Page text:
China’s New Silk Road: Politics, Ambition, and Opportunity

A new global megaproject, unparalleled in scope and ambition, presents vast opportunities and risks for multinationals.

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Dr. May-yi Shaw explores the revival of the ancient Silk Road, meeting businesses and entrepreneurs looking to benefit from the trillions of dollars of spending, in this first phase of the Belt and Road Initiative.


Tales From The New Silk Road

China’s “New Silk Road” is a multibillion dollar project, linking it to European markets via a corridor of trade and investment across Central Asia. Kazakhstan is a major partner, and the two countries speak glowingly of their cooperation. But beneath the veneer of warm words, corruption, bureaucracy, and old antipathies sometimes get in the way.


The New Silk Roads: Will China’s Investments Enrich the World?

The CSIS Freeman Chair in China Studies and the Project on Prosperity and Development cordially invite you to “China’s ‘Belt and Road’ Initiative and Implications for Global Infrastructure Development.”

Featuring
Ziad Haider
Special Representative for Commercial and Business Affairs, Bureau of Economics and Business Affairs, US Department of State

John Hurley
Director, International Debt and Development Policy, US Department of the Treasury

Olin Wethington
Founder and Chairman, Wethington International LLC

Christopher Johnson
Senior Adviser and Freeman Chair in China Studies, CSIS

Moderated by

Daniel Runde
Director, Project on Prosperity and Development;
William A. Schreyer Chair in Global Analysis, CSIS


Peter Nolan on China’s silk road strategy

Keynote held on 7th April 2016 at the wiiw Spring Seminar in Vienna. Peter Nolan is Professor at Cambridge University. Further information on the wiiw Spring Seminar 2016 can be found here: http://wiiw.ac.at/european-integratio…


China’s “Belt and Road” Initiative and Implications for Global Infrastructure Development

The CSIS Freeman Chair in China Studies and the Project on Prosperity and Development cordially invite you to “China’s ‘Belt and Road’ Initiative and Implications for Global Infrastructure Development.” Featuring Ziad Haider Special Representative for Commercial and Business Affairs, Bureau of Economics and Business Affairs, US Department of State John Hurley Director, International Debt and Development Policy, US Department of the Treasury Olin Wethington Founder and Chairman, Wethington International LLC Christopher Johnson Senior Adviser and Freeman Chair in China Studies, CSIS Moderated by Daniel Runde Director, Project on Prosperity and Development; William A. Schreyer Chair in Global Analysis, CSIS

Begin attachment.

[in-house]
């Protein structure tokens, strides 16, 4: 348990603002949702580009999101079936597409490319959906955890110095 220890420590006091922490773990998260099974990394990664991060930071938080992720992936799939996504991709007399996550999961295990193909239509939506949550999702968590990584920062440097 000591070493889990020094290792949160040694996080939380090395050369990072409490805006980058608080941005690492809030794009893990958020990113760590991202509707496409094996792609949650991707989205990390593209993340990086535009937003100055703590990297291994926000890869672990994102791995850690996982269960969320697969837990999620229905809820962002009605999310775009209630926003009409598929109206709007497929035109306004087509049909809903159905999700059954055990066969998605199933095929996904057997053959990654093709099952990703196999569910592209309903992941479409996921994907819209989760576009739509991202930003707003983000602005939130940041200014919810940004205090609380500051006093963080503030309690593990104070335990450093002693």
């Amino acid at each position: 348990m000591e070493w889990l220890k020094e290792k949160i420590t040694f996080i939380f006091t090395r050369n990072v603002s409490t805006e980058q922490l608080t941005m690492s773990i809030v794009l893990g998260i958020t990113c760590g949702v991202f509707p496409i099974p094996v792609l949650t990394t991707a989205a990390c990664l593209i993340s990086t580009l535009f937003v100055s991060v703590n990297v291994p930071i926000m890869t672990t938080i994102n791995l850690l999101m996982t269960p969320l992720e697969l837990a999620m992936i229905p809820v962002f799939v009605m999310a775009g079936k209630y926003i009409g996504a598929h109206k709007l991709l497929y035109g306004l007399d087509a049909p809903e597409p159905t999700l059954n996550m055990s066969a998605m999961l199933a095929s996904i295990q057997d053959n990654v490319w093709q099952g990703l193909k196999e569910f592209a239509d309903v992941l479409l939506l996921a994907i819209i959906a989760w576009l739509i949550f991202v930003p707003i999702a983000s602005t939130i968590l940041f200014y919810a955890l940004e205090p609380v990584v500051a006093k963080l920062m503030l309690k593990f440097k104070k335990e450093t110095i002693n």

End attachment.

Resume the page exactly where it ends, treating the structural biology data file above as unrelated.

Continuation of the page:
A Strategist’s Guide to China’s Belt and Road Initiative

by David WijeratneMark Rathbone, and Gabriel Wong

As of early 2018, a new elevated railway in Hanoi is giving commuters a smoother journey into the city. The 13.5 kilometer (8.4 mile) line, which snakes across the Vietnamese capital’s shimmering West Lake, is one element of a much larger rail project that will connect the landlocked Yunnan Province in China directly to the northern Vietnamese port city of Hai Phong, providing access to markets in Southeast Asia and beyond.

Many time zones to the west, the London suburb of Barking has the distinction of being the first English town with direct rail access to China. In January 2017, it welcomed the arrival of a freight train that had traveled 12,000 kilometers (7,500 miles) from eastern China’s Zhejiang Province, with a cargo of garments and handbags. The so-called “East Wind” train made history by retracing part of the ancient Silk Road that more than 2,000 years earlier had linked northern China to the Mediterranean. The railroad traversed Kazakhstan, Russia, Belarus, Poland, Germany, Belgium, and France on its journey to Britain. But it should not be regarded as a pure U.K.-to-China transport link. Once fully operational, it will pick up and drop off goods at many countries in between, thereby opening up parts of Russia and Central Asia that have never before had this type of entrée to the global economy.

These rail projects, which share the same visionary origin, are just two of dozens of road, rail, port, and power generation plans within China’s much-vaunted Belt and Road Initiative (BRI). Formerly known as One Belt, One Road, this vast, interconnected infrastructure project spans at least 65 countries with a combined population of 4.4 billion and about a third of the world’s economic output.

The plan is notable not just for its scale, but for its time frame. Its first phase focuses on infrastructure development, specifically in transportation, communications, and power. The second phase will involve softer sectors such as e-commerce, healthcare, education, and financial services. The first projects are just starting now, and the whole initiative is not expected to conclude until at least 2050.

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